3. Origin of the Cosmos Anaximenes, like Anaximander, gives an account of how our world came to be out of previously existing matter. According to Anaximenes, earth was formed from air by a felting process. It began as a flat disk. From evaporations from the earth, fiery bodies arose which came to be the heavenly bodies. The earth floats on a cushion of air. The heavenly bodies, or at least the sun and the moon, seem also to be flat bodies that float on streams of air. On one account, the heavens are like a felt cap that turns around the head. The stars may be fixed to this surface like nails. In another account, the stars are like fiery leaves floating on air (DK13A14). The sun does not travel under the earth but circles around it, and is hidden by the higher parts of the earth at night. Like Anaximander, Anaximenes uses his principles to account for various natural phenomena. Lightning and thunder result from wind breaking out of clouds; rainbows are the result of the rays of the sun falling on clouds; earthquakes are caused by the cracking of the earth when it dries out after being moistened by rains. He gives an essentially correct account of hail as frozen rainwater. Most commentators, following Aristotle , understand Anaximenes’ theory of change as presupposing material monism. According to this theory, there is only one substance, (in this case air) from which all existing things are composed. The several stuffs: wind, cloud, water, etc., are only
modifications of the real substance that is always and everywhere present. There is no independent evidence to support this interpretation, which seems to require Aristotle’s metaphysical concepts of form and matter, substratum and accident that are too advanced for this period. Anaximenes may have supposed that the ‘stuffs’ simply change into one another in order.
4. Influence on Later Philosophy Anaximenes’ theory of successive change of matter by rarefaction and condensation was influential in later theories. It is developed by Heraclitus (DK22B31), and criticized by Parmenides (DK28B8.23-24, 4748). Anaximenes’ general theory of how the materials of the world arise is adopted by Anaxagoras (DK59B16), even though the latter has a very different theory of matter. Both Melissus (DK30B8.3) and Plato (Timaeus 49b-c) see Anaximenes’ theory as providing a common-sense explanation of change. Diogenes of Apollonia makes air the basis of his explicitly monistic theory. The Hippocratic treatise On Breaths uses air as the central concept in a theory of diseases. By providing cosmological accounts with a theory of change, Anaximenes separated them from the realm of mere speculation and made them, at least in conception, scientific theories capable of testing.
5. References and Further Reading There are no monographs on Anaximenes in English. Articles on him are sometimes rather specialized in nature. A number of chapters in books on the Presocratics are helpful.
Barnes, Jonathan. The Presocratic Philosophers. London: Routledge & Kegan Paul (1 vol. edn.), 1982. Ch. 3.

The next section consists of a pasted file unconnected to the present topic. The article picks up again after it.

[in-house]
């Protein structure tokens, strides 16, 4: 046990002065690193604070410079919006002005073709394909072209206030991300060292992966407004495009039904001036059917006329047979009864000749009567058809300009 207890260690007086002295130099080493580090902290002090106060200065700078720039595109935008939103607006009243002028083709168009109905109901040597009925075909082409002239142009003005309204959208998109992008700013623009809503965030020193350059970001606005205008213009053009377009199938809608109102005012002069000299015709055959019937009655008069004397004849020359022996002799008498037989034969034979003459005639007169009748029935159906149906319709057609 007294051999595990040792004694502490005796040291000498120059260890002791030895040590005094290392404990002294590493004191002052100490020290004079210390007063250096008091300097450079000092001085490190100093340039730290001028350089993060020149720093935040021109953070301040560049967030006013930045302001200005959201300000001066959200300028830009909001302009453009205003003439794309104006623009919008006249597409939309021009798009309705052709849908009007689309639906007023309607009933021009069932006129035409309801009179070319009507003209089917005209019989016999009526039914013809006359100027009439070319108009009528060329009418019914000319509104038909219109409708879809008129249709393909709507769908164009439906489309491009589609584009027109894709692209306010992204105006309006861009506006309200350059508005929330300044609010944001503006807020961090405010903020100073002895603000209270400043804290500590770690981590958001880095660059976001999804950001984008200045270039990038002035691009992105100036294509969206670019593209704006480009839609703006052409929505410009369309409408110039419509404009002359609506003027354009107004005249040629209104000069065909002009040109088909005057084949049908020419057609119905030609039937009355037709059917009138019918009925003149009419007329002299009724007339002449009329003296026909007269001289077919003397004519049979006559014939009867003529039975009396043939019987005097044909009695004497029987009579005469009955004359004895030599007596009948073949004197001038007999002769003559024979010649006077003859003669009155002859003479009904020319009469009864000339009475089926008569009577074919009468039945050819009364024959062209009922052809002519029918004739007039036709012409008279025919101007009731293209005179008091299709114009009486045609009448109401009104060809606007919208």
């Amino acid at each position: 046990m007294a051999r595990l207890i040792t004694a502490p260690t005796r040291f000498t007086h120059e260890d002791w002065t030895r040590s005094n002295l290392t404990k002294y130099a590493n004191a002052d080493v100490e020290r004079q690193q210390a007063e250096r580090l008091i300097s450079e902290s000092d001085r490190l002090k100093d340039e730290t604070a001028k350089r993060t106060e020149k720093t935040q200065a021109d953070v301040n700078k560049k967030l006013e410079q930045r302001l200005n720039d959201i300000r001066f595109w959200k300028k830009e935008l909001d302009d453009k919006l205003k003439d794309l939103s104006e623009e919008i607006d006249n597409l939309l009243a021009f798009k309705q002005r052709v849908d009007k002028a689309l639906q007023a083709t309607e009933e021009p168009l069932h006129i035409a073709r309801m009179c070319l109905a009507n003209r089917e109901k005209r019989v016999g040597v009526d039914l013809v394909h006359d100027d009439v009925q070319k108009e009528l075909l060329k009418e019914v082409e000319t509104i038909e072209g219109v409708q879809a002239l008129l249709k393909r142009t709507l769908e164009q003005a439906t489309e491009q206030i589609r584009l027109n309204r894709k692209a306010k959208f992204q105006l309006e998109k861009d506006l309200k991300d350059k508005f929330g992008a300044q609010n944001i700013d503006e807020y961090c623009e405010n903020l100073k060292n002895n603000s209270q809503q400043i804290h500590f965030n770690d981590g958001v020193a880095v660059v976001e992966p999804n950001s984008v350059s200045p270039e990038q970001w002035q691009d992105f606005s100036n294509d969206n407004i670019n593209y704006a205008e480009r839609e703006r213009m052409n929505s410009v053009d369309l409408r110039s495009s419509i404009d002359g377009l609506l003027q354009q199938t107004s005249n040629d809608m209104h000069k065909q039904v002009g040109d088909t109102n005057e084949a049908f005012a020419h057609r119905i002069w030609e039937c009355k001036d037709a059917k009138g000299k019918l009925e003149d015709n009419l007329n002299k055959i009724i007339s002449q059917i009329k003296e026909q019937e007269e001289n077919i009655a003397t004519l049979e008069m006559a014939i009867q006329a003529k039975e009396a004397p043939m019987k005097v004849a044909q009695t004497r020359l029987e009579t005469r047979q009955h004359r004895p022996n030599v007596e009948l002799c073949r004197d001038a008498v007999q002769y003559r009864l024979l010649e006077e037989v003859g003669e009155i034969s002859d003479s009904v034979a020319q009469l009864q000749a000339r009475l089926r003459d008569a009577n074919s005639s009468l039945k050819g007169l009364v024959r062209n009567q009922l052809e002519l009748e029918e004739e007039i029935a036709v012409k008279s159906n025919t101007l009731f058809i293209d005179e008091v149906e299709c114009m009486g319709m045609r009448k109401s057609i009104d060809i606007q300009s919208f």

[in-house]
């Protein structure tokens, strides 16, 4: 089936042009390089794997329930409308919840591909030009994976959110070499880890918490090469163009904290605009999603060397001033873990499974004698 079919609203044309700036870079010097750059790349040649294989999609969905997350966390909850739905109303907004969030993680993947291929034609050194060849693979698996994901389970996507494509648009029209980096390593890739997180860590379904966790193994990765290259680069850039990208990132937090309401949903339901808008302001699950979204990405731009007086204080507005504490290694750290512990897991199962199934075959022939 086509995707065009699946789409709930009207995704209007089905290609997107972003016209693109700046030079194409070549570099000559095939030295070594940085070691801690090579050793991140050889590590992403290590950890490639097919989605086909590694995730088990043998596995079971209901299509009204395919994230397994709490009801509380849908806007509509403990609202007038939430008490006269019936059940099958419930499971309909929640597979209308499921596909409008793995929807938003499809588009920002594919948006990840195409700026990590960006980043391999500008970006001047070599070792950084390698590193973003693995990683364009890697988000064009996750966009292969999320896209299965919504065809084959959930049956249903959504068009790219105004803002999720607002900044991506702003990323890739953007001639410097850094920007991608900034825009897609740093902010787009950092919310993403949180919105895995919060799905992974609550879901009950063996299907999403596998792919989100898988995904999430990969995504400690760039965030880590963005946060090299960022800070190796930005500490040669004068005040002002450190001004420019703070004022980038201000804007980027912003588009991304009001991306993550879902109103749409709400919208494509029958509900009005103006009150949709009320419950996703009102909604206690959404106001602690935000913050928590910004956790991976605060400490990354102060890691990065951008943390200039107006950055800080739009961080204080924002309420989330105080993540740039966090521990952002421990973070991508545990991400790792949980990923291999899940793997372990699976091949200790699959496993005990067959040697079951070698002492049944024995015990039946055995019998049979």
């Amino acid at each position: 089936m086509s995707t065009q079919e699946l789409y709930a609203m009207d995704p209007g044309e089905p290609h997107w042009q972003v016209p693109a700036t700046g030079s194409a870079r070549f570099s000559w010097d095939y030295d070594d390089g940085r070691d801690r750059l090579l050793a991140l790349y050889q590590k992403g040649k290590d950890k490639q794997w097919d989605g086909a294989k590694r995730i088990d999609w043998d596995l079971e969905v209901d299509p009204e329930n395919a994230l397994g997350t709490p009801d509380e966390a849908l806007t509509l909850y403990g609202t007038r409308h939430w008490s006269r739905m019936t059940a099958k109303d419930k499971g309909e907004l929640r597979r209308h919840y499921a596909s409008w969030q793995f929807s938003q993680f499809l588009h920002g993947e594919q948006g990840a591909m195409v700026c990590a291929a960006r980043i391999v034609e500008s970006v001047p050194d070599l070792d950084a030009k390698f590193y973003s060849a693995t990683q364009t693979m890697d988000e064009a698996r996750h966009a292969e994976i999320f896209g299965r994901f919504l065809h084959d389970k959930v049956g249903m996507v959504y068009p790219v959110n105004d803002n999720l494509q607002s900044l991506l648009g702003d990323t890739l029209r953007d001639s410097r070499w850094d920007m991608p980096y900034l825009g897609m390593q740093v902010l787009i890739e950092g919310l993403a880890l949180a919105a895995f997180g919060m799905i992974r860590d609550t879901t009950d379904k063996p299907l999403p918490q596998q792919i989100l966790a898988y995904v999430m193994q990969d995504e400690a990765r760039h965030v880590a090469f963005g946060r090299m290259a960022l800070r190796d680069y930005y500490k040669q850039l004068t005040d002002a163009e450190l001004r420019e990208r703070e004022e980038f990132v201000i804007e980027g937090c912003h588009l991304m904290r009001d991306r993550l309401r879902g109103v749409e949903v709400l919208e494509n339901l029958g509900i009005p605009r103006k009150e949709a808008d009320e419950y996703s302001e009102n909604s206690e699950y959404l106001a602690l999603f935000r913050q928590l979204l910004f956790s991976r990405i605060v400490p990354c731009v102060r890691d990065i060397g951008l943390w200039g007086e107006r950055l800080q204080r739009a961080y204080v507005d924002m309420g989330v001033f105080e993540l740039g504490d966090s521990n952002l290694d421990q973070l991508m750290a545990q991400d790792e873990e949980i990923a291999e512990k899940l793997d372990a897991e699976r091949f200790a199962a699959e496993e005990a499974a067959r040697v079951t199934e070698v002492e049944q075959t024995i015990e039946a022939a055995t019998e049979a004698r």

Bicknell, P. J. "Anaximenes' Astronomy." Acta Classica 12: 53-85.
Gives a philosophically rich defense of the standard interpretation of Anaximenes. An interesting reconstruction of the conflicting reports on Anaximenes' astronomy.
Classen, C. Joachim. "Anaximander and Anaximenes: The Earliest Greek Theories of Change?" Phronesis 22: 89-102. This contributions.
A good introduction to Anaximenes' thought.
Kirk, G. S., J. E. Raven and M. Schofield. The Presocratic Philosophers. 2nd edn. Cambridge: Cambridge UP, 1983. Ch. 4.
Guthrie, W. K. C. A History of Greek Philosophy. Vol. 1. Cambridge: Cambridge U. Pr., 1962. 115-40.
A careful analysis of the texts of Anaximenes.
Wöhrle, Georg. Anaximenes aus Milet. Stuttgart: Franz Steiner Verlag, 1993. This brief edition adds four new testimonies to the evidence about Anaximenes and challenges the standard interpretation. It is useful as a counterbalance to the received view, though I think particular criticisms it makes of that view are wrong.
Anaximenes: Air The third of the founding philosophers from Miletus was Anaximenes (c. 585-525 BCE), who held that condensed and expanded air is the source of everything. He was a student of Anaximander and, like his teacher, he wrote a book with only a sentence or two surviving. The most notable fragment is this, which stresses the central role of air in conception of reality: “Just as our soul, being air, holds us together, so do breath and air surround the whole world.” We find a more complete account of his view of air in the following summary from an early philosopher:
Anaximenes of Miletus, who had been an associate of Anaximander, said, like him, that the underlying substance was one and infinite. He did not, however, say it was indeterminate, like Anaximander, but determinate; for he said it was Air. It differs in different substances in virtue of its rarefaction and condensation. In its thinnest state it comes to be. Being condensed it becomes wind, then cloud, and when still further condensed it becomes water, then earth, then stones, and the rest of things comes to be out of these. [DK] On Anaximenes view, then, physical objects differ only in how condensed the air is in a given space: stuff is airy when less compressed and solid when more compressed. When air begins to be compressed, it condenses into wind, then cloud, then water, then earth, then stones, and everything else that we see comes from these. The importance of this is that Anaximenes was the first to suggest that reality could be measured. We could at least in theory say that a certain amount of pressure exerted on an area of air will result in it attaining a specific level of solidity. This provides a more scientific account of reality, particularly in comparison to Anaximandar’s theory which removed ultimate reality from the realm of what we can perceive.